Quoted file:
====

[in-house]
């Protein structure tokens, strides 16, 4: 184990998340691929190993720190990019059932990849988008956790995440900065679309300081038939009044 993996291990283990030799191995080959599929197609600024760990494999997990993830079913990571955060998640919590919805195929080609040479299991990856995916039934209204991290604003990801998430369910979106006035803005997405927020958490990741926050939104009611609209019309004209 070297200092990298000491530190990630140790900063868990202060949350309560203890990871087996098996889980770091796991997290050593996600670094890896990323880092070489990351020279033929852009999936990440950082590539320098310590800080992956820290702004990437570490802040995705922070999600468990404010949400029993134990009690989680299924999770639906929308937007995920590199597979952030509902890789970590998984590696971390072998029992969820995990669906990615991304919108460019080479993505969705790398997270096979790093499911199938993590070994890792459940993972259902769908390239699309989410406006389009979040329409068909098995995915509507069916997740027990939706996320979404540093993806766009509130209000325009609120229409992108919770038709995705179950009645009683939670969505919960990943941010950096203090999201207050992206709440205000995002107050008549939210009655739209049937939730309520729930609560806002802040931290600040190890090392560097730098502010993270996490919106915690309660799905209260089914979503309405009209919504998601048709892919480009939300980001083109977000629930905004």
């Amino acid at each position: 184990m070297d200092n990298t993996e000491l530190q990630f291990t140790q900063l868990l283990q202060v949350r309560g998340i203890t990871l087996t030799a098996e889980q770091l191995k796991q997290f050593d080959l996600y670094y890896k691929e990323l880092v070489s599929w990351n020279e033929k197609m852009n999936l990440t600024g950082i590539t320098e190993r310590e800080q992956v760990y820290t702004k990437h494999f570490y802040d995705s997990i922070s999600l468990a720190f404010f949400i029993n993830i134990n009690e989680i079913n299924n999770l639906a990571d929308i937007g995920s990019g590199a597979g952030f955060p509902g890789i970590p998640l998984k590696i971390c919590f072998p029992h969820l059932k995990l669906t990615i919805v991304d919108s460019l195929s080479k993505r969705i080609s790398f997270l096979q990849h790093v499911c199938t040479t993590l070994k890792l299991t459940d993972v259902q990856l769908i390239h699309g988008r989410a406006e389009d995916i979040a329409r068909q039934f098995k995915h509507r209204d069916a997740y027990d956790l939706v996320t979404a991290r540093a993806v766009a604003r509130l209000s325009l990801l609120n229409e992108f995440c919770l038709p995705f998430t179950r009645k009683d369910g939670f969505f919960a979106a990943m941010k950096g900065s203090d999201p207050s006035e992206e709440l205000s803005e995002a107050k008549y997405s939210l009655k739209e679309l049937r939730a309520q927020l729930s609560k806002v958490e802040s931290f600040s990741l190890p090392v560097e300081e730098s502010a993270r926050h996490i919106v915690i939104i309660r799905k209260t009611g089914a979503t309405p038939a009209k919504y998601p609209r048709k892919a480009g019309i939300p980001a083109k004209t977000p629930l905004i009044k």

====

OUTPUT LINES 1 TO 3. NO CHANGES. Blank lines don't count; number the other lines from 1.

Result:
[in-house]
């Protein structure tokens, strides 16, 4: 184990998340691929190993720190990019059932990849988008956790995440900065679309300081038939009044 993996291990283990030799191995080959599929197609600024760990494999997990993830079913990571955060998640919590919805195929080609040479299991990856995916039934209204991290604003990801998430369910979106006035803005997405927020958490990741926050939104009611609209019309004209 070297200092990298000491530190990630140790900063868990202060949350309560203890990871087996098996889980770091796991997290050593996600670094890896990323880092070489990351020279033929852009999936990440950082590539320098310590800080992956820290702004990437570490802040995705922070999600468990404010949400029993134990009690989680299924999770639906929308937007995920590199597979952030509902890789970590998984590696971390072998029992969820995990669906990615991304919108460019080479993505969705790398997270096979790093499911199938993590070994890792459940993972259902769908390239699309989410406006389009979040329409068909098995995915509507069916997740027990939706996320979404540093993806766009509130209000325009609120229409992108919770038709995705179950009645009683939670969505919960990943941010950096203090999201207050992206709440205000995002107050008549939210009655739209049937939730309520729930609560806002802040931290600040190890090392560097730098502010993270996490919106915690309660799905209260089914979503309405009209919504998601048709892919480009939300980001083109977000629930905004």
């Amino acid at each position: 184990m070297d200092n990298t993996e000491l530190q990630f291990t140790q900063l868990l283990q202060v949350r309560g998340i203890t990871l087996t030799a098996e889980q770091l191995k796991q997290f050593d080959l996600y670094y890896k691929e990323l880092v070489s599929w990351n020279e033929k197609m852009n999936l990440t600024g950082i590539t320098e190993r310590e800080q992956v760990y820290t702004k990437h494999f570490y802040d995705s997990i922070s999600l468990a720190f404010f949400i029993n993830i134990n009690e989680i079913n299924n999770l639906a990571d929308i937007g995920s990019g590199a597979g952030f955060p509902g890789i970590p998640l998984k590696i971390c919590f072998p029992h969820l059932k995990l669906t990615i919805v991304d919108s460019l195929s080479k993505r969705i080609s790398f997270l096979q990849h790093v499911c199938t040479t993590l070994k890792l299991t459940d993972v259902q990856l769908i390239h699309g988008r989410a406006e389009d995916i979040a329409r068909q039934f098995k995915h509507r209204d069916a997740y027990d956790l939706v996320t979404a991290r540093a993806v766009a604003r509130l209000s325009l990801l609120n229409e992108f995440c919770l038709p995705f998430t179950r009645k009683d369910g939670f969505f919960a979106a990943m941010k950096g900065s203090d999201p207050s006035e992206e709440l205000s803005e995002a107050k008549y997405s939210l009655k739209e679309l049937r939730a309520q927020l729930s609560k806002v958490e802040s931290f600040s990741l190890p090392v560097e300081e730098s502010a993270r926050h996490i919106v915690i939104i309660r799905k209260t009611g089914a979503t309405p038939a009209k919504y998601p609209r048709k892919a480009g019309i939300p980001a083109k004209t977000p629930l905004i009044k």